By Danielle Davis

It is a typical dinner party for my husband and me. As dinner is served I look around the table at seats filled by our closest friends, our neighbours, family and amongst these adult faces are my two sons aged fifteen and thirteen.

Some might question why I would insist that these two young boys attend our adult event. Why we didn’t encourage them to go to another room to watch a movie or coordinate a sleep over for the night. The truth is that this moment is one that to us seems, well… normal.

A normal experience it may be, but it is an experience that has the potential to instill in my sons the value of respect, and help shape them into young men I am proud to call mine.

As we all ease into discussion and plates are passed around the table, my children have an opportunity to observe respectful relationships, to see how those in relationships, whether familiar, platonic or romantic, should treat each other. As parents, it is our duty through what we say and what we do to raise children who are valuable members of society, who know the difference between right and wrong, between respect and disrespect.

Danielle Davis is raising two “young men I am proud to call mine”.

This year, the Stop it at the Start campaign has been a timely reminder for all parents of the impact we can have in ending the cycle of violence and disrespect. It’s a national campaign that aims to empower adults to role model respectful behaviours, call out disrespect when they see it, and start a conversation about respect with the young people in their lives.

Whether you’re a mum or dad, a grandparent, a big brother or sister, a teacher, a sporting coach or even a dinner party attendee – the opportunity to positively impact a child’s life by modelling what it means to be a kind and respectful person is monumental, and it can start with a single action or conversation.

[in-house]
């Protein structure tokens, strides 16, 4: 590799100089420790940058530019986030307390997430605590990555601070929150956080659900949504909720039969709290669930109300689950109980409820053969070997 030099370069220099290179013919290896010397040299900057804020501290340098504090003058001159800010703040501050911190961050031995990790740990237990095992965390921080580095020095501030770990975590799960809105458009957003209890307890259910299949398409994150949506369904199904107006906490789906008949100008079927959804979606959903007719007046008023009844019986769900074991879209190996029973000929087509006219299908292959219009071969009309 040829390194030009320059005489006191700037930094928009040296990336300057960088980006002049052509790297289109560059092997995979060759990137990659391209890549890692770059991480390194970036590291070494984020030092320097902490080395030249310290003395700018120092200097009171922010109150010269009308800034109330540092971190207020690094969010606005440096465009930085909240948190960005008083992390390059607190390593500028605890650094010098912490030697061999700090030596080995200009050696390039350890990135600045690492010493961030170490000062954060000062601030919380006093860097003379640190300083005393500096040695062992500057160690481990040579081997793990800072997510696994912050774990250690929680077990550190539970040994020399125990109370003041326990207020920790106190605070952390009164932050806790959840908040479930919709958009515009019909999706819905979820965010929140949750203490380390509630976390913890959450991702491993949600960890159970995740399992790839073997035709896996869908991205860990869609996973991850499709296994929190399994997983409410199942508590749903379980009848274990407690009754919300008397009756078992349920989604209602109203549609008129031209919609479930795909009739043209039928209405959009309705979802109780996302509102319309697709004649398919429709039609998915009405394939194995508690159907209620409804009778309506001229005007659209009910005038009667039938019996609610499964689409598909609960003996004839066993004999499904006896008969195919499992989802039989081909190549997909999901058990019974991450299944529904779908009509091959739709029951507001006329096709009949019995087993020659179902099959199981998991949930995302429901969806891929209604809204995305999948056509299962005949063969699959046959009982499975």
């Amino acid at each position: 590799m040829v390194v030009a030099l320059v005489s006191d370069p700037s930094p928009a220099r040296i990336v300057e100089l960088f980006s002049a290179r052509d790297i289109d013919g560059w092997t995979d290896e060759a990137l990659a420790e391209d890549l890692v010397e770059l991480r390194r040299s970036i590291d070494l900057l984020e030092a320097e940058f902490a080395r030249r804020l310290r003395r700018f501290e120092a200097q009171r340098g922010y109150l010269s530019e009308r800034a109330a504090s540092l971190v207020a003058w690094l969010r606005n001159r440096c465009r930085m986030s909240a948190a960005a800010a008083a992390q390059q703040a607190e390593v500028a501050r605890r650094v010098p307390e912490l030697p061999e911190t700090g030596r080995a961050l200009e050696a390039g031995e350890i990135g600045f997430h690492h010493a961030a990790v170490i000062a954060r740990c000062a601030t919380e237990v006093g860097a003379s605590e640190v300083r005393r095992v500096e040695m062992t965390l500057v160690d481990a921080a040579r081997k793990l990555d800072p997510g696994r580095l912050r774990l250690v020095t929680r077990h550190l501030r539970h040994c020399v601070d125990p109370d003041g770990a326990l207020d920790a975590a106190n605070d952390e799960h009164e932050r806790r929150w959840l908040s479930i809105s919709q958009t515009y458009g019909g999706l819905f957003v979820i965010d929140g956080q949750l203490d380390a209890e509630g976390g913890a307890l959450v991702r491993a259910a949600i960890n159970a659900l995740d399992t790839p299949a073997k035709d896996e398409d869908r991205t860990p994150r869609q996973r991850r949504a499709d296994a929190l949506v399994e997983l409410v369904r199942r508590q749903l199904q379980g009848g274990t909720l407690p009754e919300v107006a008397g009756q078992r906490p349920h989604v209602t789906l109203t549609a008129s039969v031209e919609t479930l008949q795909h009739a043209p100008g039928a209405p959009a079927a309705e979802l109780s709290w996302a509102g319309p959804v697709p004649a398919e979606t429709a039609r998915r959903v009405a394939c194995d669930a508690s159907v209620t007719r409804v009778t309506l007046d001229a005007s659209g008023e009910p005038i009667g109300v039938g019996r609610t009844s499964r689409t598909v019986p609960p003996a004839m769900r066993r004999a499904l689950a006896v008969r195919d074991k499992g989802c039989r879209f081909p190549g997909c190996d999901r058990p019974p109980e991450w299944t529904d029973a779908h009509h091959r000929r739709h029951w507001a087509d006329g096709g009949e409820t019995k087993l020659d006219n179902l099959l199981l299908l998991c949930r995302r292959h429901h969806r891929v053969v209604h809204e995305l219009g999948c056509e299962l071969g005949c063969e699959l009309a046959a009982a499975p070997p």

Raising and influencing children is no easy feat and I imagine it will only get more complicated as they grow older and begin to form romantic relationships. Thankfully my sons aren’t quite there yet, although my eldest does have a crush.

As we enter this next stage of the parental maze I am conscious of teaching my sons that confidence and kindness is what makes them attractive, not the rhetoric of being mean to those you like. Although both my husband and I are prepared for the day our sons don’t want to discuss the minutiae of their everyday with us, or share their crushes across the dinner table for all to hear, we will ensure the opportunity to discuss this, or anything else, is always a constant in their lives. We will also ensure that conversations about respectful relationships are a constant not altered by age.

The Stop it at the Start campaign has been a timely reminder for all parents of the impact we can have in ending the cycle of violence and disrespect.

As children grow they take in the world around them, and mimic the behaviours that are normalised in their world, which is why I find it is important that they are socialised in a community of respectful and caring adults, like those who surround my sons at this dinner party.

My husband and I are proud of the culture we have created in our house, one of mutual respect and open communication between ourselves and our children. When we have a concern, we discuss it, when we see disrespect, we say something, and I am confident that through doing so we are raising sons who will do the same.